Content Tags

There are no tags.

Language impairment in adults with end-stage liver disease: application of natural language processing towards patient-generated health records

Lindsay K. Dickerson, Masoud Rouhizadeh, Yelena Korotkaya, Mary Grace Bowring, Allan B. Massie, Mara A. McAdams-Demarco, Dorry L. Segev, Alicia Cannon, Anthony L. Guerrerio, Po-Hung Chen, Benjamin N. Philosophe, Douglas B. Mogul

End-stage liver disease (ESLD) is associated with cognitive impairment ranging from subtle alterations in attention to overt hepatic encephalopathy that resolves after transplant. Natural language processing (NLP) may provide a useful method to assess cognitive status in this population. We identified 81 liver transplant recipients with ESLD (4/2013–2/2018) who sent at least one patient-to-provider electronic message pre-transplant and post-transplant, and matched them 1:1 to “healthy” controls—who had similar disease, but had not been evaluated for liver transplant—by age, gender, race/ethnicity, and liver disease. Messages written by patients pre-transplant and post-transplant and controls was compared across 19 NLP measures using paired Wilcoxon signed-rank tests. While there was no difference overall in word length, patients with Model for End-Stage Liver Disease Score (MELD) ≥ 30 (n = 31) had decreased word length in pre-transplant messages (3.95 [interquartile range (IQR) 3.79, 4.14]) compared to post-transplant (4.13 [3.96, 4.28], p = 0.01) and controls (4.2 [4.0, 4.4], p = 0.01); there was no difference between post-transplant and controls (p = 0.4). Patients with MELD ≥ 30 had fewer 6+ letter words in pre-transplant messages (19.5% [16.4, 25.9] compared to post-transplant (23.4% [20.0, 26.7] p = 0.02) and controls (25.0% [19.2, 29.4]; p = 0.01). Overall, patients had increased sentence length pre-transplant (12.0 [9.8, 13.7]) compared to post-transplant (11.0 [9.2, 13.3]; p = 0.046); the same was seen for MELD ≥ 30 (12.3 [9.8, 13.7] pre-transplant vs. 10.8 [9.6, 13.0] post-transplant; p = 0.050). Application of NLP to patient-generated messages identified language differences—longer sentences with shorter words—that resolved after transplant. NLP may provide opportunities to detect cognitive impairment in ESLD.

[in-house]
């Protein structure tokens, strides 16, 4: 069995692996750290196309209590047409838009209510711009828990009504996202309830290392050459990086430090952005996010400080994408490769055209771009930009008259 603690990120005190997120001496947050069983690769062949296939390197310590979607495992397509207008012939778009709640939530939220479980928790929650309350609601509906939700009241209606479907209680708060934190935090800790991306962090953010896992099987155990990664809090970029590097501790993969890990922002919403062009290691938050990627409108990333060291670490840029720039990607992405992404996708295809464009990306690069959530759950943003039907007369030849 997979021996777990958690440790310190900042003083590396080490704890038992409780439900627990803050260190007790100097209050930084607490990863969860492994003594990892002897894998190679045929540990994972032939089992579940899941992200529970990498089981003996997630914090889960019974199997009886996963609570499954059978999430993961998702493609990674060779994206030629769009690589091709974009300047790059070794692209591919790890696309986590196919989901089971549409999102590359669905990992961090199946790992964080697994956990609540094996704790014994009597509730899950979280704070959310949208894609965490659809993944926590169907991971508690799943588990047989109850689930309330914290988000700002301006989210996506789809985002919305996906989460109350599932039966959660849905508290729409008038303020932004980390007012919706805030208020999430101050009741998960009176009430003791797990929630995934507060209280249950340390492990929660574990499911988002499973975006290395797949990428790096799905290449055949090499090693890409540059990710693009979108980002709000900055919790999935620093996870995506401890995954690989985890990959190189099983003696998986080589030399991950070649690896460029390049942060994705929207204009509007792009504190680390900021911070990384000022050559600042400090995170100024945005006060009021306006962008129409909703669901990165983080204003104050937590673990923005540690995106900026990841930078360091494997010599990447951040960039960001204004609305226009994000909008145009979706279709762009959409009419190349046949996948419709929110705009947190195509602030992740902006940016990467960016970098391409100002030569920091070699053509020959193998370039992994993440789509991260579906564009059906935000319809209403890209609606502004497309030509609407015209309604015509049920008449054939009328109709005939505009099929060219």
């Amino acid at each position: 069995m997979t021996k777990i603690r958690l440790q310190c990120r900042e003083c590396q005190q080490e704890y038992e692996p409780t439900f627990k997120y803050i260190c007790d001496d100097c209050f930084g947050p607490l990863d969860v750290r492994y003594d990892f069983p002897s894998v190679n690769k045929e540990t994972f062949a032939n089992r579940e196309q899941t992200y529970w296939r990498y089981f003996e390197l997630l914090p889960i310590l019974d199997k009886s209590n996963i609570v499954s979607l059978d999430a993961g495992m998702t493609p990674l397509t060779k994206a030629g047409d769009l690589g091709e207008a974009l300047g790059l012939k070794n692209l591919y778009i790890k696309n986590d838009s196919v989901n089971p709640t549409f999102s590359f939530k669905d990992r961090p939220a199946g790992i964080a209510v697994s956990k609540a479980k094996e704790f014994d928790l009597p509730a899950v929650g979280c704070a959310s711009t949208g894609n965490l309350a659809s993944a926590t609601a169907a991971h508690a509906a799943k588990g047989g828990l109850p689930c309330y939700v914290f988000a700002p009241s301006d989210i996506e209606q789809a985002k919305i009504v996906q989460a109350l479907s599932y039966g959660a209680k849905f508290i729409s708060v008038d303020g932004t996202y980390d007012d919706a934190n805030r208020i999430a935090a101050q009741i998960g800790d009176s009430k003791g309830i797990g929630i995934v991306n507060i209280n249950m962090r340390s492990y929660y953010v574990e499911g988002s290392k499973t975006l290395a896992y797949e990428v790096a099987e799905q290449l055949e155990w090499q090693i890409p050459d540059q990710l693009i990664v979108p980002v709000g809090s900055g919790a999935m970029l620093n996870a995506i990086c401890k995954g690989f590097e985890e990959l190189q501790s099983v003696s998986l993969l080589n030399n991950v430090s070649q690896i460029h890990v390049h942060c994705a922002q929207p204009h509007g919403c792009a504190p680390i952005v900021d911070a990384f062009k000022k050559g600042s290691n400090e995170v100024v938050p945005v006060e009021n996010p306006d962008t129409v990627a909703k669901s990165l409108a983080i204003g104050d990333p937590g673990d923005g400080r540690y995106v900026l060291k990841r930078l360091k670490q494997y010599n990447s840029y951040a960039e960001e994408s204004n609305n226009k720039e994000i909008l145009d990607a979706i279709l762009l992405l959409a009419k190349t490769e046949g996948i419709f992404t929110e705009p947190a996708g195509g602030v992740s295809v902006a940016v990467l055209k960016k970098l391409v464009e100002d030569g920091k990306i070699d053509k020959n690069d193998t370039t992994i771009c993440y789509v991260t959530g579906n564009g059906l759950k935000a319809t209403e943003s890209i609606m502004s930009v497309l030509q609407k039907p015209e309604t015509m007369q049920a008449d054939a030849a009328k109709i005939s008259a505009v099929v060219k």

Stay in the loop.

Subscribe to our newsletter for a weekly update on the latest podcast, news, events, and jobs postings.